Steve Jobs got a chuckle this week when he addressed recent speculation about his health by borrowing an old Mark Twain line. “Reports of my death are greatly exaggerated,” he said.
Perhaps United Airlines should post something similar on its web site after a series of errors led investors to believe the airline had tanked again and the subsequent sell-off wiped out $1 billion in UA’s market cap before things got sorted out.
What actually happened is a matter of dispute right now. One story is that a reporter with Income Securities Advisers was doing a routine Google search for bankruptcy filings in 2008 when he came across a link on the web site of the South Florida Sun-Sentinel. The link had a fresh date on it, but connected to a 2002 Chicago Tribune article describing UA’s bankruptcy filing in that year. The reporter included the link in a post to Bloomberg News, which in turn released a headline citing the article.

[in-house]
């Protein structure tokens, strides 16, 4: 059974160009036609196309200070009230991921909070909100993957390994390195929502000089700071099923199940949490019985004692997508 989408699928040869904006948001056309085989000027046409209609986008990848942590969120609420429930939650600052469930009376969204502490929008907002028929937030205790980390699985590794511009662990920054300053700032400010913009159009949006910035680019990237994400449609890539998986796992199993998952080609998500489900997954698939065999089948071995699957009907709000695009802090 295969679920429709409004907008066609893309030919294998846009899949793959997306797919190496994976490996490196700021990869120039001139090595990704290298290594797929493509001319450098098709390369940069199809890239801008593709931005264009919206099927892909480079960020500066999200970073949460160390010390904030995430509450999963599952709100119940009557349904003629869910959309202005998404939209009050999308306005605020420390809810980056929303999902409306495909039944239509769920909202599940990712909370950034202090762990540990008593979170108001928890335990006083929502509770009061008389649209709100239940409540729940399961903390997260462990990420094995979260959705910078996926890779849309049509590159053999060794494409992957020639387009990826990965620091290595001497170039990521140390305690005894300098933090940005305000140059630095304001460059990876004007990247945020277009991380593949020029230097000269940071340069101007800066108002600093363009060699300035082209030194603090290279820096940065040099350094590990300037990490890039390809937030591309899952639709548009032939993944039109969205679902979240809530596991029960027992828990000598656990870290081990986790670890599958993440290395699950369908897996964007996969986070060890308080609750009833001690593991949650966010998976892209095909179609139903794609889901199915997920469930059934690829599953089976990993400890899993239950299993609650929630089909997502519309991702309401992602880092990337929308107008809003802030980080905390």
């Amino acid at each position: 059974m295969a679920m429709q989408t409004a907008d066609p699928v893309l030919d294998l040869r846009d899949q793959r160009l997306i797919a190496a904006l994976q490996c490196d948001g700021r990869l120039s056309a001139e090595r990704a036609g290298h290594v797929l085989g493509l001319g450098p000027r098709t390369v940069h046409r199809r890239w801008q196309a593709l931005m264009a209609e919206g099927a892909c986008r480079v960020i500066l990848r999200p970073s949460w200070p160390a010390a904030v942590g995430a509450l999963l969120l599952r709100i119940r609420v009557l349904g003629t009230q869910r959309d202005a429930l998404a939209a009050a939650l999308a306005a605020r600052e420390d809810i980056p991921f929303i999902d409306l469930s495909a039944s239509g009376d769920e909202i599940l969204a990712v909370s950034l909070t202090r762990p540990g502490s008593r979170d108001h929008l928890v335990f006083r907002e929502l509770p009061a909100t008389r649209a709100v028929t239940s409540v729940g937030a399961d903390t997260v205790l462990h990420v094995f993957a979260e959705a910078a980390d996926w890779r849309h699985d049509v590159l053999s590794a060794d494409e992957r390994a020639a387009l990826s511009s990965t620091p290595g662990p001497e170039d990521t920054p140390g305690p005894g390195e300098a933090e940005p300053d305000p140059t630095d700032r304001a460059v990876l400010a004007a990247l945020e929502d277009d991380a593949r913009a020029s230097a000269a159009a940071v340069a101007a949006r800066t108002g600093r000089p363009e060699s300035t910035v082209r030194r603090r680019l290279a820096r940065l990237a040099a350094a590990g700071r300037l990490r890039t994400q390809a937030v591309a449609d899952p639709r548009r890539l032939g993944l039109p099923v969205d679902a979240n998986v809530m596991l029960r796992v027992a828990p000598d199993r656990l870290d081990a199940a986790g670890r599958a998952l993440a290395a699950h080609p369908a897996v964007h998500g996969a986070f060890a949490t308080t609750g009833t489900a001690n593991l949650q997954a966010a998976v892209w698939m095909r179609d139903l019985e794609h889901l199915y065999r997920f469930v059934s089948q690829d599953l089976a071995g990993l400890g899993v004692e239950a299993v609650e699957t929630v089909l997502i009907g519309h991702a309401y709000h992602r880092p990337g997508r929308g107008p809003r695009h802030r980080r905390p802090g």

The bogus news caused UA shares to tumble 25% in less than an hour before UA officials figured out what happened. Thereafter, NASDAQ temporarily halted trading, Income Securities and Bloomberg issued corrections and the frenzy settled down quickly although UA stock closed down 12% for the day.